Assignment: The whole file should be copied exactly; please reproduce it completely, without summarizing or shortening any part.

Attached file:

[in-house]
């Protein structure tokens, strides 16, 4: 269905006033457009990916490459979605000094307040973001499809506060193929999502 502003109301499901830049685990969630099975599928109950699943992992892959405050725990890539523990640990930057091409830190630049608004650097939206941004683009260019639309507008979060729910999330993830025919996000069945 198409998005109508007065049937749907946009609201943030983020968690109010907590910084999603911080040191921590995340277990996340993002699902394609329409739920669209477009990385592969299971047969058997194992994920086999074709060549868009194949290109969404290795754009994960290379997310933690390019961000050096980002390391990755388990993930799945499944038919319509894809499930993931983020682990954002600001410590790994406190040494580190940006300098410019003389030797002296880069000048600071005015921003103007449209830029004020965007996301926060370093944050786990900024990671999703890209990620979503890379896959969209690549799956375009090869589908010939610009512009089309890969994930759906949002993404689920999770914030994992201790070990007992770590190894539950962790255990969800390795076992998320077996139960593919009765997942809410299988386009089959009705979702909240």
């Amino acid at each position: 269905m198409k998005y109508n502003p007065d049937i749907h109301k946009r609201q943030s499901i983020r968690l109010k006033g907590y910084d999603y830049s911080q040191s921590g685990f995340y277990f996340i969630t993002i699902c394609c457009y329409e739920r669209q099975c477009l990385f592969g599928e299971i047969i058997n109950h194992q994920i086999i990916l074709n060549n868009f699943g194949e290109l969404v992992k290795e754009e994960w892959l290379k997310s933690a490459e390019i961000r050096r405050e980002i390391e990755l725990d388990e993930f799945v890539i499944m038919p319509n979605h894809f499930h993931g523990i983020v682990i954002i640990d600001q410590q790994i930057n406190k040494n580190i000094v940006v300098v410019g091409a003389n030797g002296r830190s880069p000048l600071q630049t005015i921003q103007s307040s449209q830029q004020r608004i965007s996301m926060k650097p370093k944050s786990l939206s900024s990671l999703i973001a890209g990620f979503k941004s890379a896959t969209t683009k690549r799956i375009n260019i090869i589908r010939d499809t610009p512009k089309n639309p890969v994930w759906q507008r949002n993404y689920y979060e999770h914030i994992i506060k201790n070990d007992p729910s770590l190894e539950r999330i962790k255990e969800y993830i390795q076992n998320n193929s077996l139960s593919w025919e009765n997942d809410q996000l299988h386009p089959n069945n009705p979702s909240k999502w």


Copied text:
[in-house]
């Protein structure tokens, strides 16, 4: 269905006033457009990916490459979605000094307040973001499809506060193929999502 502003109301499901830049685990969630099975599928109950699943992992892959405050725990890539523990640990930057091409830190630049608004650097939206941004683009260019639309507008979060729910999330993830025919996000069945 198409998005109508007065049937749907946009609201943030983020968690109010907590910084999603911080040191921590995340277990996340993002699902394609329409739920669209477009990385592969299971047969058997194992994920086999074709060549868009194949290109969404290795754009994960290379997310933690390019961000050096980002390391990755388990993930799945499944038919319509894809499930993931983020682990954002600001410590790994406190040494580190940006300098410019003389030797002296880069000048600071005015921003103007449209830029004020965007996301926060370093944050786990900024990671999703890209990620979503890379896959969209690549799956375009090869589908010939610009512009089309890969994930759906949002993404689920999770914030994992201790070990007992770590190894539950962790255990969800390795076992998320077996139960593919009765997942809410299988386009089959009705979702909240």
């Amino acid at each position: 269905m198409k998005y109508n502003p007065d049937i749907h109301k946009r609201q943030s499901i983020r968690l109010k006033g907590y910084d999603y830049s911080q040191s921590g685990f995340y277990f996340i969630t993002i699902c394609c457009y329409e739920r669209q099975c477009l990385f592969g599928e299971i047969i058997n109950h194992q994920i086999i990916l074709n060549n868009f699943g194949e290109l969404v992992k290795e754009e994960w892959l290379k997310s933690a490459e390019i961000r050096r405050e980002i390391e990755l725990d388990e993930f799945v890539i499944m038919p319509n979605h894809f499930h993931g523990i983020v682990i954002i640990d600001q410590q790994i930057n406190k040494n580190i000094v940006v300098v410019g091409a003389n030797g002296r830190s880069p000048l600071q630049t005015i921003q103007s307040s449209q830029q004020r608004i965007s996301m926060k650097p370093k944050s786990l939206s900024s990671l999703i973001a890209g990620f979503k941004s890379a896959t969209t683009k690549r799956i375009n260019i090869i589908r010939d499809t610009p512009k089309n639309p890969v994930w759906q507008r949002n993404y689920y979060e999770h914030i994992i506060k201790n070990d007992p729910s770590l190894e539950r999330i962790k255990e969800y993830i390795q076992n998320n193929s077996l139960s593919w025919e009765n997942d809410q996000l299988h386009p089959n069945n009705p979702s909240k999502w």